Articles | Volume 9, issue 1
The Cryosphere, 9, 385–398, 2015
The Cryosphere, 9, 385–398, 2015

Research article 20 Feb 2015

Research article | 20 Feb 2015

Seismic wave propagation in anisotropic ice – Part 2: Effects of crystal anisotropy in geophysical data

A. Diez1,2,*, O. Eisen1,3, C. Hofstede1, A. Lambrecht4, C. Mayer4, H. Miller1, D. Steinhage1, T. Binder5,**, and I. Weikusat1,6 A. Diez et al.
  • 1Alfred-Wegener-Institut Helmholtz-Zentrum für Polar- und Meeresforschung, Bremerhaven, Germany
  • 2Karlsruhe Institute of Technology, Karlsruhe, Germany
  • 3Department Geosciences, University of Bremen, Bremen, Germany
  • 4Bavarian Academy for Sciences and Humanities, Munich, Germany
  • 5Interdisciplinary Center for Scientific Computing, University of Heidelberg, Heidelberg, Germany
  • 6Department of Geosciences, Eberhard Karls University of Tübingen, Tübingen, Germany
  • *now at: Scripps Institution of Oceanography, University of California, San Diego, USA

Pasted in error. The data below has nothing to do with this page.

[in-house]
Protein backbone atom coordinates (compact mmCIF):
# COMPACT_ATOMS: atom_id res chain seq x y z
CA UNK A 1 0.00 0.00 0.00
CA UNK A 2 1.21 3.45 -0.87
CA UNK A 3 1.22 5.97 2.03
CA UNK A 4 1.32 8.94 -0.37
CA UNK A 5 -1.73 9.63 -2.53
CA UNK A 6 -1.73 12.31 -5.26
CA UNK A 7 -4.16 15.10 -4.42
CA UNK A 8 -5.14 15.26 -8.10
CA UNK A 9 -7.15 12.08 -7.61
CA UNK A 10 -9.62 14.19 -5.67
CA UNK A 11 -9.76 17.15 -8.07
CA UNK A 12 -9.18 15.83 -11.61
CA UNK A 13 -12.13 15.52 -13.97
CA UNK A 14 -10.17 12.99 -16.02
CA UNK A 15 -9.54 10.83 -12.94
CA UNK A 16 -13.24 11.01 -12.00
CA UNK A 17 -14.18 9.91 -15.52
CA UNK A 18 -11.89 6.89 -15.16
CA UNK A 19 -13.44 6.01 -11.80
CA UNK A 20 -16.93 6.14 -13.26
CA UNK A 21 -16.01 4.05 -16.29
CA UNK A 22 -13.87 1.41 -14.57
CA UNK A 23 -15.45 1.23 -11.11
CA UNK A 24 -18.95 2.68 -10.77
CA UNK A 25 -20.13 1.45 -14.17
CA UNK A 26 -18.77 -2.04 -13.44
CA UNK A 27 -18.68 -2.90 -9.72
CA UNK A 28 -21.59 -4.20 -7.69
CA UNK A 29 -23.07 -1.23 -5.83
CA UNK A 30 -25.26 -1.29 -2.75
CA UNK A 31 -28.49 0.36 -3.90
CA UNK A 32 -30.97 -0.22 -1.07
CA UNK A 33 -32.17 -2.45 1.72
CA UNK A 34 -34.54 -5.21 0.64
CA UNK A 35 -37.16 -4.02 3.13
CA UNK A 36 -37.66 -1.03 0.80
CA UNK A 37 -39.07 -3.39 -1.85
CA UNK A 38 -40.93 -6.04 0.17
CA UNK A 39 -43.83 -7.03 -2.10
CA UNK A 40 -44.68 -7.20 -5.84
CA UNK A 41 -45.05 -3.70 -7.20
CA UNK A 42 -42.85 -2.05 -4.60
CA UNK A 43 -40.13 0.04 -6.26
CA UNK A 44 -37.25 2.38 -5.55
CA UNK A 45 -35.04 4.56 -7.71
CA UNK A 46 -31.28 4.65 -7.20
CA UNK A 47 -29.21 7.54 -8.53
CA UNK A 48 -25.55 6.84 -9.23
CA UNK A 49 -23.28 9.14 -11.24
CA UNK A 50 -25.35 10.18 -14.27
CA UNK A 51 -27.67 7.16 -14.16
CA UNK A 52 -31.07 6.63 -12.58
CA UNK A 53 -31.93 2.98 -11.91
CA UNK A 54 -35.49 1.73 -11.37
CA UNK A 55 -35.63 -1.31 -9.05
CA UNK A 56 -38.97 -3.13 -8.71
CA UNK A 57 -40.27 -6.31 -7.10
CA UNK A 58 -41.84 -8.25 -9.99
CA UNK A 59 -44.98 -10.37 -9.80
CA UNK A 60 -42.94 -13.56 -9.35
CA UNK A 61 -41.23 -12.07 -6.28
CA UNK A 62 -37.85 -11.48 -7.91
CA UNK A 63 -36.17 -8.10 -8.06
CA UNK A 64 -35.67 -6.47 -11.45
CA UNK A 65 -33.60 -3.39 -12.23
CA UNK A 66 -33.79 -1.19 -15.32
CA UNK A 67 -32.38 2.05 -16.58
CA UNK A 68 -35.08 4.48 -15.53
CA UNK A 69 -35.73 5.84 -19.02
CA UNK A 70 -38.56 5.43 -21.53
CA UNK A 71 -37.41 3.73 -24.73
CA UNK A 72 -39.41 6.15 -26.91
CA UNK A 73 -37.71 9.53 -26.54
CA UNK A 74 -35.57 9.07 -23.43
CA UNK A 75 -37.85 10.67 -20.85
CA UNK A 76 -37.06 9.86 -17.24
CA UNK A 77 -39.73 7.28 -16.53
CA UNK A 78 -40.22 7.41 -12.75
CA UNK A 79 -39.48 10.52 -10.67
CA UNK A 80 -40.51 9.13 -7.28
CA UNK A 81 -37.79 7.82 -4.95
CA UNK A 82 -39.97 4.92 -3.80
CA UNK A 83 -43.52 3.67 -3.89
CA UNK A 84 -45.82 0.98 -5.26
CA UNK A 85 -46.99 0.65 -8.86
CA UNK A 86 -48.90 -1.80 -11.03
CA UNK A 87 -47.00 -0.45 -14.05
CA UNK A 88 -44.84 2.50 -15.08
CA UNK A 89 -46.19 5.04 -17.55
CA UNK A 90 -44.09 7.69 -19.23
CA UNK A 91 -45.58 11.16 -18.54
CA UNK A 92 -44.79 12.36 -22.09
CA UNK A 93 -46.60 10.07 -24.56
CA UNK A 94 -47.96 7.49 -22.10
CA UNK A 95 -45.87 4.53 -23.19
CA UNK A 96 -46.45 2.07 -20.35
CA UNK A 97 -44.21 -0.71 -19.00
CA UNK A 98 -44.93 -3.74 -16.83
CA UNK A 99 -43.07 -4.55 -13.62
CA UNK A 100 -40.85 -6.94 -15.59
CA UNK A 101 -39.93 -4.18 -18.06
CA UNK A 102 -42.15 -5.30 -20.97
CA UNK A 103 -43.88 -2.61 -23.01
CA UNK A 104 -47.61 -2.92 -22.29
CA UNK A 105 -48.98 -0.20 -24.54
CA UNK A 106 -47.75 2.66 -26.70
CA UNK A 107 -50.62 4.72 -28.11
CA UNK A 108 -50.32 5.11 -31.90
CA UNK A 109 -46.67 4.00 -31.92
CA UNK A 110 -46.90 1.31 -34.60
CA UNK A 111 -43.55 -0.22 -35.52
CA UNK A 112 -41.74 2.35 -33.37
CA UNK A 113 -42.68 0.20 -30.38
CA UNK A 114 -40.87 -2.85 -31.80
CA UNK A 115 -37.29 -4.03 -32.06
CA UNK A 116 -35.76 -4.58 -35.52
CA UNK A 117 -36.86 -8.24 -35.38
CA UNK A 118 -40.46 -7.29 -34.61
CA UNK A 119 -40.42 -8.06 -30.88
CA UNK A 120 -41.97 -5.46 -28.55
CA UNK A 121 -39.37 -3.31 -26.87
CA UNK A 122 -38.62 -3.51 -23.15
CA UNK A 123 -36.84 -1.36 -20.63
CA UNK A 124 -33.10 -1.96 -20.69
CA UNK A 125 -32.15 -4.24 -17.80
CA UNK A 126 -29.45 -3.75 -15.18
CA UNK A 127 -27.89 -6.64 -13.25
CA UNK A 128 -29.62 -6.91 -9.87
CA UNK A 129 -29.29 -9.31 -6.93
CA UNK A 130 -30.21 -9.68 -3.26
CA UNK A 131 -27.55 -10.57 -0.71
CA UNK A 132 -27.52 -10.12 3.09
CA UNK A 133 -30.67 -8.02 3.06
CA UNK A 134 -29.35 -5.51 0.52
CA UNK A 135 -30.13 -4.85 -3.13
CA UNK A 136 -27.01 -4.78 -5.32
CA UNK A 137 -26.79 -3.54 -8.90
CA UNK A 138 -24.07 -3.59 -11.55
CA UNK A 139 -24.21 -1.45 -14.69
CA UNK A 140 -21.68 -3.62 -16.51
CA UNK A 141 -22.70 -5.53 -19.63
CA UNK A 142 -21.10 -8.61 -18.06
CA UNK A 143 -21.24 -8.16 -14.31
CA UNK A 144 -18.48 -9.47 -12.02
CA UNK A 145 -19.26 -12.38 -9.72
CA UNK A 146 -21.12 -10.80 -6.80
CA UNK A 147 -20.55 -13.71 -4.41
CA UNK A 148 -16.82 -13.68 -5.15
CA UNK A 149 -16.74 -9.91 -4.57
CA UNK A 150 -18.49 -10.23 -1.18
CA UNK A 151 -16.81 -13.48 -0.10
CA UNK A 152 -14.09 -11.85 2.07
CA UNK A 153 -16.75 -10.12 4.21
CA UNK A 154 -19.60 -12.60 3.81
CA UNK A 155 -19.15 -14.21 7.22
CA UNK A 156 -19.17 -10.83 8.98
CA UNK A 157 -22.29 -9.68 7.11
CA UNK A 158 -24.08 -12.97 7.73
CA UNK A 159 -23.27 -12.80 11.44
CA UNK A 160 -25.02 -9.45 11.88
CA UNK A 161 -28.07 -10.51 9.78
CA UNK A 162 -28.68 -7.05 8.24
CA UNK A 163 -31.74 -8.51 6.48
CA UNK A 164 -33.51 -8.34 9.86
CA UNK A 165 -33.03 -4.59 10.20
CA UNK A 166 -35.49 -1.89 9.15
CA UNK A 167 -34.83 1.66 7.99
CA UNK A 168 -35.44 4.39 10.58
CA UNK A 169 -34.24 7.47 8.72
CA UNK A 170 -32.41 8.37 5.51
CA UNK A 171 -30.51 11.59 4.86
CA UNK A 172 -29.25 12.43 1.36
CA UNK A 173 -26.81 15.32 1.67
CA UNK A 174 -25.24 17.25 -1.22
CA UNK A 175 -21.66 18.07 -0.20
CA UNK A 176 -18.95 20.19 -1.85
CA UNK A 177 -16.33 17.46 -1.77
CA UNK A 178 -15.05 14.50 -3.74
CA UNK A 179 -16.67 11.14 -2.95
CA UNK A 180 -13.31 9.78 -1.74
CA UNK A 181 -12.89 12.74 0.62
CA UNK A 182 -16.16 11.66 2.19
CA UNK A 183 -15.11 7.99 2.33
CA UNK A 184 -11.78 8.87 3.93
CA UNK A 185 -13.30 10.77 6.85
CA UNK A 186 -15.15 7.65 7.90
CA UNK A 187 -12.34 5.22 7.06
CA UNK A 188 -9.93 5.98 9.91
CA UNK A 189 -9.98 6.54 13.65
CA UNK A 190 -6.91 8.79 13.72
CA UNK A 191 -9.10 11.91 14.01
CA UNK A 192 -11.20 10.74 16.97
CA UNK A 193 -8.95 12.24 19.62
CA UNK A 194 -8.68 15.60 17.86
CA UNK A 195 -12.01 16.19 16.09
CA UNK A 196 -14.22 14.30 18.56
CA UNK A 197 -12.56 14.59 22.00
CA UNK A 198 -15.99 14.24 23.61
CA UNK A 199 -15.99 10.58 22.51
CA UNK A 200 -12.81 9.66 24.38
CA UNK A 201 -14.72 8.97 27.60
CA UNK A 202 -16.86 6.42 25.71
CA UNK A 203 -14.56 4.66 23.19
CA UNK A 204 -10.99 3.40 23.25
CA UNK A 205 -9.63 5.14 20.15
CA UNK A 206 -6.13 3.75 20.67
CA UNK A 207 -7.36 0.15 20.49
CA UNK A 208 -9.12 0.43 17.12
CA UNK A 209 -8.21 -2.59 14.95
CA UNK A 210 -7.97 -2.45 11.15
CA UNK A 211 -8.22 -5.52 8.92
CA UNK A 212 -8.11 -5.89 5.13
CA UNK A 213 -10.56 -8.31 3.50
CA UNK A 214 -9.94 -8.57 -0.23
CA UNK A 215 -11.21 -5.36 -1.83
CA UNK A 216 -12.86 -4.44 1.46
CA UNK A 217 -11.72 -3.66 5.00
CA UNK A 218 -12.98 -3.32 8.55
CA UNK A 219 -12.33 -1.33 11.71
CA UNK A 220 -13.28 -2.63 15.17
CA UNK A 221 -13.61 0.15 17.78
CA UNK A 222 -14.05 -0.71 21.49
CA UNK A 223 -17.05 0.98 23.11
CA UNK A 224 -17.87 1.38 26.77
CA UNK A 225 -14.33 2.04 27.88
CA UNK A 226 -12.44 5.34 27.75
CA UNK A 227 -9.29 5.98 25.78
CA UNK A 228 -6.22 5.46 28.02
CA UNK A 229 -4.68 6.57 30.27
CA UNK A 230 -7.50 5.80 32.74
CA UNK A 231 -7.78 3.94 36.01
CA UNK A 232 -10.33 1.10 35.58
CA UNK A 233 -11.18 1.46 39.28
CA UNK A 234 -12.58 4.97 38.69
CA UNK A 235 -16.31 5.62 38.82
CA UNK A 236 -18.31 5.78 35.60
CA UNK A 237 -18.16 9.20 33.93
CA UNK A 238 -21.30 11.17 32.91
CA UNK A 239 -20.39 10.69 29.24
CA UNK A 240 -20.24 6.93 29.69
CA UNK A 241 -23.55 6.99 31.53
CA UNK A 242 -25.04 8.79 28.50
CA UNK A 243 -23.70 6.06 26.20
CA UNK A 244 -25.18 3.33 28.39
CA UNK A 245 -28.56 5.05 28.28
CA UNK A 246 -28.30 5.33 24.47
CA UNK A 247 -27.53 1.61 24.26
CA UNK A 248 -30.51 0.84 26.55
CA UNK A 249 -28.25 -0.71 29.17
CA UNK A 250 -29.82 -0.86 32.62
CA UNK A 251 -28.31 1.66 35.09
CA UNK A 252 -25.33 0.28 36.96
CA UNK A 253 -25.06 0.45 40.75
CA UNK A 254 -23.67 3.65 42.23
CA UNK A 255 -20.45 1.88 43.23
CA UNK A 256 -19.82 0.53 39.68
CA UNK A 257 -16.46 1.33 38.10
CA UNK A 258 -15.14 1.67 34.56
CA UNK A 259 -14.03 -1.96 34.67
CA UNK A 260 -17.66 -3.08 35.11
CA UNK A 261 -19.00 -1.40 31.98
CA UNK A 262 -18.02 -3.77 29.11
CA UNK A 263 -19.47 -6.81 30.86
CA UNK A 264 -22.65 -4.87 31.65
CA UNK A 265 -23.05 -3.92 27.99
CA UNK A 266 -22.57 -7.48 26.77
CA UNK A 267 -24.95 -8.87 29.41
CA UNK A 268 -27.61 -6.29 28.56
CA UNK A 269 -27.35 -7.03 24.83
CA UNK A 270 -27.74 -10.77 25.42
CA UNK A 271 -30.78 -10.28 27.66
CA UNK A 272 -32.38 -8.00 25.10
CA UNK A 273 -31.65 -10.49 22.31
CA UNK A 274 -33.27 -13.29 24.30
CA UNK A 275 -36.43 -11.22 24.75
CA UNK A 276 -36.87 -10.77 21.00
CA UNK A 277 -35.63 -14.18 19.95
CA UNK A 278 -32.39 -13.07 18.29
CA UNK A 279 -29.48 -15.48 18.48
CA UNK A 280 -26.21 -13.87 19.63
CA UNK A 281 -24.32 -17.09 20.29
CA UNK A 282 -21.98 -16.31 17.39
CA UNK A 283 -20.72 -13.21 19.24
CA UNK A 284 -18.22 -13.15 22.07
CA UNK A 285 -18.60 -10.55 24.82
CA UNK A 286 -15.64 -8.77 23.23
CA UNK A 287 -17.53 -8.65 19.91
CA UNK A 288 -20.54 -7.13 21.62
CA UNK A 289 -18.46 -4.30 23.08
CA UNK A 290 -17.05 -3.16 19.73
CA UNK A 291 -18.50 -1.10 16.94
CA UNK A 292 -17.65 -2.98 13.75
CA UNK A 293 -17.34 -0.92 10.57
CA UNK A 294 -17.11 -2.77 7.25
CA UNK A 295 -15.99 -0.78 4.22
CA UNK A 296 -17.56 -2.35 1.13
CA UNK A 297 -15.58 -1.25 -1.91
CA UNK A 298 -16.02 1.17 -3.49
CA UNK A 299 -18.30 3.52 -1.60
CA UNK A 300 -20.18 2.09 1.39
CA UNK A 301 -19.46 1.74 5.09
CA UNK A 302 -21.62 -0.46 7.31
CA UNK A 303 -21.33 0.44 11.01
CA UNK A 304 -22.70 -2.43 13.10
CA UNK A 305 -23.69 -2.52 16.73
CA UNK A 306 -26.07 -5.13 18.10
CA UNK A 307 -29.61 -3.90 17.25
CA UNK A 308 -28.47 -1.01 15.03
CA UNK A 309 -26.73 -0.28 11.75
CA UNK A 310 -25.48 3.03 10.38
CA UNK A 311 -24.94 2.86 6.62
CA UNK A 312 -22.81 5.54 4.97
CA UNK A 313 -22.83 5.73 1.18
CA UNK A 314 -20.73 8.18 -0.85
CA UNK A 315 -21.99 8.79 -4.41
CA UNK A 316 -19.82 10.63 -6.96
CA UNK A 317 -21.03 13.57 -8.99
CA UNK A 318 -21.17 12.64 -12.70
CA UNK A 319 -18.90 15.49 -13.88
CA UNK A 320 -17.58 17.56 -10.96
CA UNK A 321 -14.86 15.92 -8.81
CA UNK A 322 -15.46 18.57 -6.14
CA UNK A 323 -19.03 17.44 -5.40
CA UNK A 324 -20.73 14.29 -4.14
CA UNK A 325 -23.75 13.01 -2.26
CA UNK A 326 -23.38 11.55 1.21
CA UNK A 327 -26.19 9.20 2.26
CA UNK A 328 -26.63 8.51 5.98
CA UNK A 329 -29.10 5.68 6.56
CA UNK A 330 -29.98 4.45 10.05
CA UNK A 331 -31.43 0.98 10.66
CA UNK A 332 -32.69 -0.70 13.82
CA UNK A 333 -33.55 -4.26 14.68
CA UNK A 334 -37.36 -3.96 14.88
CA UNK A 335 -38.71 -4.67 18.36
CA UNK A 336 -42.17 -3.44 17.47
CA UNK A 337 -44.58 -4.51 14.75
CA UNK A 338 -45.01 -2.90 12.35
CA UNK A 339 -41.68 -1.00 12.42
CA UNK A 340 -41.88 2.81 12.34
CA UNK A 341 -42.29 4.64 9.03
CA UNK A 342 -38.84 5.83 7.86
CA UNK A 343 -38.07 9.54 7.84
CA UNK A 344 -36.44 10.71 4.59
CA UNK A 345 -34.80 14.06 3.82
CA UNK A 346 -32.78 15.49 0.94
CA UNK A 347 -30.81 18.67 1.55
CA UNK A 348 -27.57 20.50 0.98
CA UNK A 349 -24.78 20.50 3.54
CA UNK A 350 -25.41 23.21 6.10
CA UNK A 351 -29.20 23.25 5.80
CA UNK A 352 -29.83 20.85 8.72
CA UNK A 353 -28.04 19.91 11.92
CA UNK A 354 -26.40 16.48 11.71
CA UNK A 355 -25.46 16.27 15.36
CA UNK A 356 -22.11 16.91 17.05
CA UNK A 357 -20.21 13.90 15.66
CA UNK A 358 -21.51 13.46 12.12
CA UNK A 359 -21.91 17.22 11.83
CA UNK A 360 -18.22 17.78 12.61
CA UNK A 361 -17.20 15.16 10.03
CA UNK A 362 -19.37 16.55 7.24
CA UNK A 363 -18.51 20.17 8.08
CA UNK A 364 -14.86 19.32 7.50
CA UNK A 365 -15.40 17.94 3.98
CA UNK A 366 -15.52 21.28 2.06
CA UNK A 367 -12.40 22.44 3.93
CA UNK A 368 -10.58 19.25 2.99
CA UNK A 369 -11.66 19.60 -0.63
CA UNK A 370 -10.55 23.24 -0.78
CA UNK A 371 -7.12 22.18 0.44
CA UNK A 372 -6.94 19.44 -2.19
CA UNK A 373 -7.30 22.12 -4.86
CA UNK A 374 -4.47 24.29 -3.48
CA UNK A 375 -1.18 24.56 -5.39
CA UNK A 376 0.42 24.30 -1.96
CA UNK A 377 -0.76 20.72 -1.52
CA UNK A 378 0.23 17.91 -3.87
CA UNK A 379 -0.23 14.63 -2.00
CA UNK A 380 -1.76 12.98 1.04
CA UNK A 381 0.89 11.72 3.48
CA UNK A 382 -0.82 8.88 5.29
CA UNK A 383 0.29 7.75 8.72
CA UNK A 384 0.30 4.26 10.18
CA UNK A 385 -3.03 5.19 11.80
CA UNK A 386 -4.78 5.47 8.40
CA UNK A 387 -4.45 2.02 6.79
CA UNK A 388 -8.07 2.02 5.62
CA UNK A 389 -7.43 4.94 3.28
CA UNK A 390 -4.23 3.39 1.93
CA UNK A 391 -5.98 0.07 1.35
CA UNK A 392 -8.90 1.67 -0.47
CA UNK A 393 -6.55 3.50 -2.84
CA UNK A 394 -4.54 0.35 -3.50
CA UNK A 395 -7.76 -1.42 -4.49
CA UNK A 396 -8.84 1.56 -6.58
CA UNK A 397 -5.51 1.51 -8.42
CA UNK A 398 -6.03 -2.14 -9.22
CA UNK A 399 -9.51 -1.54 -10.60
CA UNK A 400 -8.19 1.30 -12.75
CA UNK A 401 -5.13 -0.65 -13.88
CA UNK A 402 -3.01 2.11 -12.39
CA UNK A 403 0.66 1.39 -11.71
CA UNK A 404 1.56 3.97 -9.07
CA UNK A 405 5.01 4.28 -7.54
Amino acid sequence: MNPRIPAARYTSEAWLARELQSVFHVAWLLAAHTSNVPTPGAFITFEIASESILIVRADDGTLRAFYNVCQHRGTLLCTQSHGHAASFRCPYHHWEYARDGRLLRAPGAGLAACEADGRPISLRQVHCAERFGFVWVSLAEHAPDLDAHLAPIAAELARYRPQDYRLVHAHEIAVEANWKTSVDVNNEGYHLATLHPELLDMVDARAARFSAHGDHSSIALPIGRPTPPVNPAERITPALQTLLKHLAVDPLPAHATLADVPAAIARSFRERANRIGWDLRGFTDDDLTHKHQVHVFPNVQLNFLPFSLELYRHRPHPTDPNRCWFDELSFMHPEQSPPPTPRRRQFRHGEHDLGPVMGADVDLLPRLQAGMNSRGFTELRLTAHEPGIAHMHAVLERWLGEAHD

• **now at: Alfred-Wegener-Institut Helmholtz-Zentrum für Polar- und Meeresforschung, Bremerhaven, Germany

Abstract. We investigate the propagation of seismic waves in anisotropic ice. Two effects are important: (i) sudden changes in crystal orientation fabric (COF) lead to englacial reflections; (ii) the anisotropic fabric induces an angle dependency on the seismic velocities and, thus, recorded travel times. Velocities calculated from the polycrystal elasticity tensor derived for the anisotropic fabric from measured COF eigenvalues of the EDML ice core, Antarctica, show good agreement with the velocity trend determined from vertical seismic profiling. The agreement of the absolute velocity values, however, depends on the choice of the monocrystal elasticity tensor used for the calculation of the polycrystal properties. We make use of abrupt changes in COF as a common reflection mechanism for seismic and radar data below the firn–ice transition to determine COF-induced reflections in either data set by joint comparison with ice-core data. Our results highlight the possibility to complement regional radar surveys with local, surface-based seismic experiments to separate isochrones in radar data from other mechanisms. This is important for the reconnaissance of future ice-core drill sites, where accurate isochrone (i.e. non-COF) layer integrity allows for synchronization with other cores, as well as studies of ice dynamics considering non-homogeneous ice viscosity from preferred crystal orientations.